COLUMBUS — Ohio State University announced plans Friday to lease school parking operations for $483 million to an Australian company over a 50-year contract the university says will raise billions in investment earnings to support its academic programs.
The recommendation to lease the parking operations to Queensland, Australia-based QIC Global Infrastructure goes before university trustees later this month. The university would maintain ownership of its parking garages and spaces, which total more than 35,000 spaces. The company’s U.S. partner in the deal would be Hartford, Conn.-based LAZ Parking.
Taking the parking operation private would provide $3.1 billion in investment earnings to hire more faculty, provide more student aid, support the arts and humanities and pay for the university’s bus services, the university said.
QIC’s bid would cap annual parking rate increases at 5.5 percent for the contract’s first 10 years. After that, increases fall to the lower of either 4 percent or the rate of inflation.
“Moving forward with this agreement would be one component of an overarching strategy to strengthen our faculty, students, and programs by generating new funding,” said Provost Joseph Alutto.
Ohio State President Gordon Gee has argued for months that the lease is necessary to provide revenue for Ohio State at a time of declining public funding.
Other universities have turned their parking operations over to private companies. Ohio State’s proposal is unique because of the size of the upfront payment and the length of the contract, said Geoff Chatas, the university’s chief financial officer.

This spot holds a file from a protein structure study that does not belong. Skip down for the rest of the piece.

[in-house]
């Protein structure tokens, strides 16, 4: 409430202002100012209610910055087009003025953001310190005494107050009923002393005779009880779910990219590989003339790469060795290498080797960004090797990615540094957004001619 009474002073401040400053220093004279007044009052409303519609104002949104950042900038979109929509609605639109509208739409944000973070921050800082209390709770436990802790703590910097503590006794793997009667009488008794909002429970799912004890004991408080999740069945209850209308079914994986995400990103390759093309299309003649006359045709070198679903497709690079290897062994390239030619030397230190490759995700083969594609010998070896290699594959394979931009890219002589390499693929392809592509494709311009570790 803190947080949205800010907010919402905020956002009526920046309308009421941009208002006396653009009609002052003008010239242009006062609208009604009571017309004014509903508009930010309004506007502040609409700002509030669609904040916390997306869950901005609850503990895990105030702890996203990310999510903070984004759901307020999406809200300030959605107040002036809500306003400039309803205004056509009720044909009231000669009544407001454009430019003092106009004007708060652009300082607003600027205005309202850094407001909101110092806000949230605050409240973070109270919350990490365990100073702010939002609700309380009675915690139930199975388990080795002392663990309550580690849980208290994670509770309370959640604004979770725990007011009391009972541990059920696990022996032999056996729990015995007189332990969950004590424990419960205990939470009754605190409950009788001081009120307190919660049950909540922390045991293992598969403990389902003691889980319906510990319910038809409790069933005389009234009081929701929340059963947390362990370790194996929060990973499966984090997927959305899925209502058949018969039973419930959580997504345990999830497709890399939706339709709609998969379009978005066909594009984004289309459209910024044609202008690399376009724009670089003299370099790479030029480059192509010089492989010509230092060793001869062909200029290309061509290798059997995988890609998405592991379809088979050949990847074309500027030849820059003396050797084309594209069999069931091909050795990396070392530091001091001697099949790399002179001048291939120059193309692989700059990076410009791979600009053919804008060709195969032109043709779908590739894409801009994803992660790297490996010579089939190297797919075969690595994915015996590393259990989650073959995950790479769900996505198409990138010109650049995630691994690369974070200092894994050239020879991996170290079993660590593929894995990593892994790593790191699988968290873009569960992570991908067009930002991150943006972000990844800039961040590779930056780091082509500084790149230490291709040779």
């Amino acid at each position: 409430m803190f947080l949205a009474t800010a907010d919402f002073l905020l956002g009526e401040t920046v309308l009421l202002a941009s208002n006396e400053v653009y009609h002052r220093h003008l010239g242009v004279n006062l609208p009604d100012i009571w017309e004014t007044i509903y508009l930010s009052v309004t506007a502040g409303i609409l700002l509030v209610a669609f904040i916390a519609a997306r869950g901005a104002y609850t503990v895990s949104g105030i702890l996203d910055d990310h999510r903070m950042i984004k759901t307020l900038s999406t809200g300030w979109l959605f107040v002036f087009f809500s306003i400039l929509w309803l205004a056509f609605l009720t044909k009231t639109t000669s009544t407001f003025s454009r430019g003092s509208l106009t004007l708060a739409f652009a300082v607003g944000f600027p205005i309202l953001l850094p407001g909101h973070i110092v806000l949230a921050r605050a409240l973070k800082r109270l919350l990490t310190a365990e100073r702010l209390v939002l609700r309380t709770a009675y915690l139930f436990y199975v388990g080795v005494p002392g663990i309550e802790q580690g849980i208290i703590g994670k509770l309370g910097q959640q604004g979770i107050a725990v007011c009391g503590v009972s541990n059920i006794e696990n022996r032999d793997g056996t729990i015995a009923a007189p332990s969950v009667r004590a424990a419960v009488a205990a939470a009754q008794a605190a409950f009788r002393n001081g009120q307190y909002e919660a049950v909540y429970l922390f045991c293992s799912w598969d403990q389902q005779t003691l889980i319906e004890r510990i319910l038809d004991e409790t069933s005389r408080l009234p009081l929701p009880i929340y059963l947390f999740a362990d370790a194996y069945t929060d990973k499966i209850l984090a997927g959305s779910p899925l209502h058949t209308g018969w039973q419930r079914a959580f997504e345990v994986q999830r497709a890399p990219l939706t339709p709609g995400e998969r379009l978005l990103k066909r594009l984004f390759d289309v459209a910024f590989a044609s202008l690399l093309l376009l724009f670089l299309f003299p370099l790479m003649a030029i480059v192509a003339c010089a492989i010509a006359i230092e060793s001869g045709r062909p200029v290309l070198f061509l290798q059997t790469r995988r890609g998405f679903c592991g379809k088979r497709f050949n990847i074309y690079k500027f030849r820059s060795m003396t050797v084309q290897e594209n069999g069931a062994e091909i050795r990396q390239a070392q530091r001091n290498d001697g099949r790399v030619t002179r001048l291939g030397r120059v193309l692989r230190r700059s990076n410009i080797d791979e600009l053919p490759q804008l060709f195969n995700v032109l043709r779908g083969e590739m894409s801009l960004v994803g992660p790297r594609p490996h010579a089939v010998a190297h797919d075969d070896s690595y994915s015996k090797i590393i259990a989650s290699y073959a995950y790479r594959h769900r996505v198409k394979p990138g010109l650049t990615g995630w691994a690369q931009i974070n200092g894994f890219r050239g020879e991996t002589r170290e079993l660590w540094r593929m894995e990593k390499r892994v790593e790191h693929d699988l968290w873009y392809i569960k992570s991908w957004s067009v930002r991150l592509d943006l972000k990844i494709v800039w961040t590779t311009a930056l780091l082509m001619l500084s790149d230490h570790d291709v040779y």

“We have to continue to make sure that this university is a place that the American dream can live on for our young people, that they can attend Ohio State without going into huge debt,” Chatas said.
When the university started looking at operations that weren’t directly related to Ohio State’s core academic missions, parking made the list early, Chatas said.
Faculty groups on campus have voted in favor of the idea, but individual critics worry the university could lose money over the length of the contract.
“Parking revenues are dependable,” said Paul Beck, an Ohio State political science professor who has opposed privatization. “Returns on investment fluctuate over time.”
Universities have been privatizing non-academic functions for decades, starting with food operations, then spreading into campus bookstores and even dormitory operations. Parking is likely the next edge of that movement, said Matthew Hamill, senior vice president at the National Association of College and University Business Officers.
More than one in three universities in 2011 were considering privatizing operations for short-term revenue, and more than four in 10 were looking at privatization for long-term revenue, according an Association of Public and Land-Grant Universities survey of 81 research universities plus six university systems.
The survey’s consensus was that costs can no longer be passed onto students and incremental measures aren’t enough, said APLU associate vice president Christine Keller.
“It’s the sense we can no longer tinker around the edges, but we need to do some new and innovative things to help control the costs, to increase revenues,” she said.